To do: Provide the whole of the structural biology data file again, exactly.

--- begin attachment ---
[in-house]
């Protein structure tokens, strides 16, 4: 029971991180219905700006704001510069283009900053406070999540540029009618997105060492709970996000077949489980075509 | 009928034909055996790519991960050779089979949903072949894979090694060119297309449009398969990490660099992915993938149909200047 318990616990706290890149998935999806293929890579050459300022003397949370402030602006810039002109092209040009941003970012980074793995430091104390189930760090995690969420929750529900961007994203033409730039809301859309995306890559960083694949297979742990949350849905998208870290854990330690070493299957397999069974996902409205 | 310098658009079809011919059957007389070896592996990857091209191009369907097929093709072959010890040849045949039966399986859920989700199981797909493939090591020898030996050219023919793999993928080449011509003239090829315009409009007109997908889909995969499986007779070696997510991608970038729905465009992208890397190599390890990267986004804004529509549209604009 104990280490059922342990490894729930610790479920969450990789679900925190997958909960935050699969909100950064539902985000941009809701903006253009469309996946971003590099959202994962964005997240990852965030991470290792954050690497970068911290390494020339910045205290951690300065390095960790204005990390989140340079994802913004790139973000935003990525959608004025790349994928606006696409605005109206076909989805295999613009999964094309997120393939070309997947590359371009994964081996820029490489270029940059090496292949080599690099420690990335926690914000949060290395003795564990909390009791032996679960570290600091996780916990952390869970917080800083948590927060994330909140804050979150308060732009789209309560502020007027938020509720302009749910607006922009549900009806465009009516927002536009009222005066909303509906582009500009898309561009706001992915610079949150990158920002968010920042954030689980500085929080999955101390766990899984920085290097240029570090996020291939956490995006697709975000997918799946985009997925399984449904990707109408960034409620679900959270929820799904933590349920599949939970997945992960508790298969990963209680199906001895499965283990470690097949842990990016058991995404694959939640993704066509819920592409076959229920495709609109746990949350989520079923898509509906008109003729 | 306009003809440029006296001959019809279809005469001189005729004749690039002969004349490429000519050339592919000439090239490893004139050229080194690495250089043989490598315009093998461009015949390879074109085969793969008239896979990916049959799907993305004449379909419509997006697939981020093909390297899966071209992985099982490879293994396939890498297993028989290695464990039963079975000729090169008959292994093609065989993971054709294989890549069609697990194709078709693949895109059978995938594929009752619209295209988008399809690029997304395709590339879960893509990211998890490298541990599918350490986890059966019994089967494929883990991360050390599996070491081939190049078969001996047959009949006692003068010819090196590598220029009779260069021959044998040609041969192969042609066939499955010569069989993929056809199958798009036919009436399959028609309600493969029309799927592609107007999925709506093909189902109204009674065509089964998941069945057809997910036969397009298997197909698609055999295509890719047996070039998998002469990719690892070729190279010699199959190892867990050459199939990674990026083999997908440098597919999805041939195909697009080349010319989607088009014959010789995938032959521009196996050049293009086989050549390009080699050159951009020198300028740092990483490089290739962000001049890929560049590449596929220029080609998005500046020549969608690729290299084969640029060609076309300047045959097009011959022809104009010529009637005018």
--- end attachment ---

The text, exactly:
[in-house]
């Protein structure tokens, strides 16, 4: 029971991180219905700006704001510069283009900053406070999540540029009618997105060492709970996000077949489980075509 | 009928034909055996790519991960050779089979949903072949894979090694060119297309449009398969990490660099992915993938149909200047 318990616990706290890149998935999806293929890579050459300022003397949370402030602006810039002109092209040009941003970012980074793995430091104390189930760090995690969420929750529900961007994203033409730039809301859309995306890559960083694949297979742990949350849905998208870290854990330690070493299957397999069974996902409205 | 310098658009079809011919059957007389070896592996990857091209191009369907097929093709072959010890040849045949039966399986859920989700199981797909493939090591020898030996050219023919793999993928080449011509003239090829315009409009007109997908889909995969499986007779070696997510991608970038729905465009992208890397190599390890990267986004804004529509549209604009 104990280490059922342990490894729930610790479920969450990789679900925190997958909960935050699969909100950064539902985000941009809701903006253009469309996946971003590099959202994962964005997240990852965030991470290792954050690497970068911290390494020339910045205290951690300065390095960790204005990390989140340079994802913004790139973000935003990525959608004025790349994928606006696409605005109206076909989805295999613009999964094309997120393939070309997947590359371009994964081996820029490489270029940059090496292949080599690099420690990335926690914000949060290395003795564990909390009791032996679960570290600091996780916990952390869970917080800083948590927060994330909140804050979150308060732009789209309560502020007027938020509720302009749910607006922009549900009806465009009516927002536009009222005066909303509906582009500009898309561009706001992915610079949150990158920002968010920042954030689980500085929080999955101390766990899984920085290097240029570090996020291939956490995006697709975000997918799946985009997925399984449904990707109408960034409620679900959270929820799904933590349920599949939970997945992960508790298969990963209680199906001895499965283990470690097949842990990016058991995404694959939640993704066509819920592409076959229920495709609109746990949350989520079923898509509906008109003729 | 306009003809440029006296001959019809279809005469001189005729004749690039002969004349490429000519050339592919000439090239490893004139050229080194690495250089043989490598315009093998461009015949390879074109085969793969008239896979990916049959799907993305004449379909419509997006697939981020093909390297899966071209992985099982490879293994396939890498297993028989290695464990039963079975000729090169008959292994093609065989993971054709294989890549069609697990194709078709693949895109059978995938594929009752619209295209988008399809690029997304395709590339879960893509990211998890490298541990599918350490986890059966019994089967494929883990991360050390599996070491081939190049078969001996047959009949006692003068010819090196590598220029009779260069021959044998040609041969192969042609066939499955010569069989993929056809199958798009036919009436399959028609309600493969029309799927592609107007999925709506093909189902109204009674065509089964998941069945057809997910036969397009298997197909698609055999295509890719047996070039998998002469990719690892070729190279010699199959190892867990050459199939990674990026083999997908440098597919999805041939195909697009080349010319989607088009014959010789995938032959521009196996050049293009086989050549390009080699050159951009020198300028740092990483490089290739962000001049890929560049590449596929220029080609998005500046020549969608690729290299084969640029060609076309300047045959097009011959022809104009010529009637005018």